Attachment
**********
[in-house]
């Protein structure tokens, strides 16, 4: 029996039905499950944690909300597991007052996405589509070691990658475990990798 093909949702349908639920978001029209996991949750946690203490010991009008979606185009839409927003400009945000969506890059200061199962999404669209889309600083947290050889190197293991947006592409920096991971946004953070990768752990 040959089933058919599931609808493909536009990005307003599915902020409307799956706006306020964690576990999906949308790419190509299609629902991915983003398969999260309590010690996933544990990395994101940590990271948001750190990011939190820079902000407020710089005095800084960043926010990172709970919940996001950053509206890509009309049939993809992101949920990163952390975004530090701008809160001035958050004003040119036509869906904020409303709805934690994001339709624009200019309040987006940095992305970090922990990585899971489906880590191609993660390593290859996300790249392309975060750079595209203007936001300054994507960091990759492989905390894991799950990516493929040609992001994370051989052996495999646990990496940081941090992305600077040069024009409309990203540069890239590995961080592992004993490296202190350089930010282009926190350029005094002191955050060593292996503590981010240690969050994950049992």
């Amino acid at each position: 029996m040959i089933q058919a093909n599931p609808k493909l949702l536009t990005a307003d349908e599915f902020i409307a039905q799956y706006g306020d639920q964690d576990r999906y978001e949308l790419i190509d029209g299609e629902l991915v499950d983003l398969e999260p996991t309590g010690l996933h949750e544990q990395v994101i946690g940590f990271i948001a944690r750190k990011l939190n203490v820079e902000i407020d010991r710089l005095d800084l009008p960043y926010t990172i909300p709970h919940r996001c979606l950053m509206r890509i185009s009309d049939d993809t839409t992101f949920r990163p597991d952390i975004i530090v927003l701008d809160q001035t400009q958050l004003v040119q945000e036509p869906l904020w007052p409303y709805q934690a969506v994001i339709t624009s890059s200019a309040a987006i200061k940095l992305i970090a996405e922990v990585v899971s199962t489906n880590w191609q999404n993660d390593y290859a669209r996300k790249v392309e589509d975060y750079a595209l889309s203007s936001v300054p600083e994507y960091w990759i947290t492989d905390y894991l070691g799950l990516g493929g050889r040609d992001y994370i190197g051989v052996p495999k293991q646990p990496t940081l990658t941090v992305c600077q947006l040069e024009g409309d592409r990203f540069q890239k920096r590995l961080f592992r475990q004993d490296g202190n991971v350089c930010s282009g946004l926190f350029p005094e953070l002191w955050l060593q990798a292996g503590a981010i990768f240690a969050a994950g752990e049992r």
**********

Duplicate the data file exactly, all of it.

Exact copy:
[in-house]
């Protein structure tokens, strides 16, 4: 029996039905499950944690909300597991007052996405589509070691990658475990990798 093909949702349908639920978001029209996991949750946690203490010991009008979606185009839409927003400009945000969506890059200061199962999404669209889309600083947290050889190197293991947006592409920096991971946004953070990768752990 040959089933058919599931609808493909536009990005307003599915902020409307799956706006306020964690576990999906949308790419190509299609629902991915983003398969999260309590010690996933544990990395994101940590990271948001750190990011939190820079902000407020710089005095800084960043926010990172709970919940996001950053509206890509009309049939993809992101949920990163952390975004530090701008809160001035958050004003040119036509869906904020409303709805934690994001339709624009200019309040987006940095992305970090922990990585899971489906880590191609993660390593290859996300790249392309975060750079595209203007936001300054994507960091990759492989905390894991799950990516493929040609992001994370051989052996495999646990990496940081941090992305600077040069024009409309990203540069890239590995961080592992004993490296202190350089930010282009926190350029005094002191955050060593292996503590981010240690969050994950049992």
């Amino acid at each position: 029996m040959i089933q058919a093909n599931p609808k493909l949702l536009t990005a307003d349908e599915f902020i409307a039905q799956y706006g306020d639920q964690d576990r999906y978001e949308l790419i190509d029209g299609e629902l991915v499950d983003l398969e999260p996991t309590g010690l996933h949750e544990q990395v994101i946690g940590f990271i948001a944690r750190k990011l939190n203490v820079e902000i407020d010991r710089l005095d800084l009008p960043y926010t990172i909300p709970h919940r996001c979606l950053m509206r890509i185009s009309d049939d993809t839409t992101f949920r990163p597991d952390i975004i530090v927003l701008d809160q001035t400009q958050l004003v040119q945000e036509p869906l904020w007052p409303y709805q934690a969506v994001i339709t624009s890059s200019a309040a987006i200061k940095l992305i970090a996405e922990v990585v899971s199962t489906n880590w191609q999404n993660d390593y290859a669209r996300k790249v392309e589509d975060y750079a595209l889309s203007s936001v300054p600083e994507y960091w990759i947290t492989d905390y894991l070691g799950l990516g493929g050889r040609d992001y994370i190197g051989v052996p495999k293991q646990p990496t940081l990658t941090v992305c600077q947006l040069e024009g409309d592409r990203f540069q890239k920096r590995l961080f592992r475990q004993d490296g202190n991971v350089c930010s282009g946004l926190f350029p005094e953070l002191w955050l060593q990798a292996g503590a981010i990768f240690a969050a994950g752990e049992r």